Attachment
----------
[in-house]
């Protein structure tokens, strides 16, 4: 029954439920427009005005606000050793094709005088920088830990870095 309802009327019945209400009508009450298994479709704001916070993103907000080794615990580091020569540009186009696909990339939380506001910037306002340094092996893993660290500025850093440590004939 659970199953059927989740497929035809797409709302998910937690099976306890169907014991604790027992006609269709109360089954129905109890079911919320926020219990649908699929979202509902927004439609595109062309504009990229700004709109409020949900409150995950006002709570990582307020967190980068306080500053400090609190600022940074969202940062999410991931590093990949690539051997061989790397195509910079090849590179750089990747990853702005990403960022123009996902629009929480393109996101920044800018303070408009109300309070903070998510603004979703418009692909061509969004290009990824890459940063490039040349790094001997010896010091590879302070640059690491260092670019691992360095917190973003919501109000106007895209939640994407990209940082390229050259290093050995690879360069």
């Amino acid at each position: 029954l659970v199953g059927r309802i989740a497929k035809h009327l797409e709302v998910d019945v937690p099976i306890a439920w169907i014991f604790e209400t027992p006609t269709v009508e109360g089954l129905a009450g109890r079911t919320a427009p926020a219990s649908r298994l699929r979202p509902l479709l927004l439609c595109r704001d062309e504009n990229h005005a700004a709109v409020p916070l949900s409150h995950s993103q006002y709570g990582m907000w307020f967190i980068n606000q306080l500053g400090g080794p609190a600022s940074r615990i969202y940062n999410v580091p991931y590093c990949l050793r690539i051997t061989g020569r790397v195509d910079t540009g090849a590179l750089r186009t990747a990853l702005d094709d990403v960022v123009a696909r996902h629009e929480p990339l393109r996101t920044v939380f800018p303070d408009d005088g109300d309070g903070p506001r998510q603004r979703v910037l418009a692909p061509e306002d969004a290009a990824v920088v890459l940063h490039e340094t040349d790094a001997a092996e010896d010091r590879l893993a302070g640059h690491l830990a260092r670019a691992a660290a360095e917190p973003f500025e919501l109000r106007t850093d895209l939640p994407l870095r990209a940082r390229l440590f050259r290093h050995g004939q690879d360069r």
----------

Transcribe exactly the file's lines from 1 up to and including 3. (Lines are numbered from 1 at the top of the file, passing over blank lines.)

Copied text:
[in-house]
């Protein structure tokens, strides 16, 4: 029954439920427009005005606000050793094709005088920088830990870095 309802009327019945209400009508009450298994479709704001916070993103907000080794615990580091020569540009186009696909990339939380506001910037306002340094092996893993660290500025850093440590004939 659970199953059927989740497929035809797409709302998910937690099976306890169907014991604790027992006609269709109360089954129905109890079911919320926020219990649908699929979202509902927004439609595109062309504009990229700004709109409020949900409150995950006002709570990582307020967190980068306080500053400090609190600022940074969202940062999410991931590093990949690539051997061989790397195509910079090849590179750089990747990853702005990403960022123009996902629009929480393109996101920044800018303070408009109300309070903070998510603004979703418009692909061509969004290009990824890459940063490039040349790094001997010896010091590879302070640059690491260092670019691992360095917190973003919501109000106007895209939640994407990209940082390229050259290093050995690879360069």
């Amino acid at each position: 029954l659970v199953g059927r309802i989740a497929k035809h009327l797409e709302v998910d019945v937690p099976i306890a439920w169907i014991f604790e209400t027992p006609t269709v009508e109360g089954l129905a009450g109890r079911t919320a427009p926020a219990s649908r298994l699929r979202p509902l479709l927004l439609c595109r704001d062309e504009n990229h005005a700004a709109v409020p916070l949900s409150h995950s993103q006002y709570g990582m907000w307020f967190i980068n606000q306080l500053g400090g080794p609190a600022s940074r615990i969202y940062n999410v580091p991931y590093c990949l050793r690539i051997t061989g020569r790397v195509d910079t540009g090849a590179l750089r186009t990747a990853l702005d094709d990403v960022v123009a696909r996902h629009e929480p990339l393109r996101t920044v939380f800018p303070d408009d005088g109300d309070g903070p506001r998510q603004r979703v910037l418009a692909p061509e306002d969004a290009a990824v920088v890459l940063h490039e340094t040349d790094a001997a092996e010896d010091r590879l893993a302070g640059h690491l830990a260092r670019a691992a660290a360095e917190p973003f500025e919501l109000r106007t850093d895209l939640p994407l870095r990209a940082r390229l440590f050259r290093h050995g004939q690879d360069r």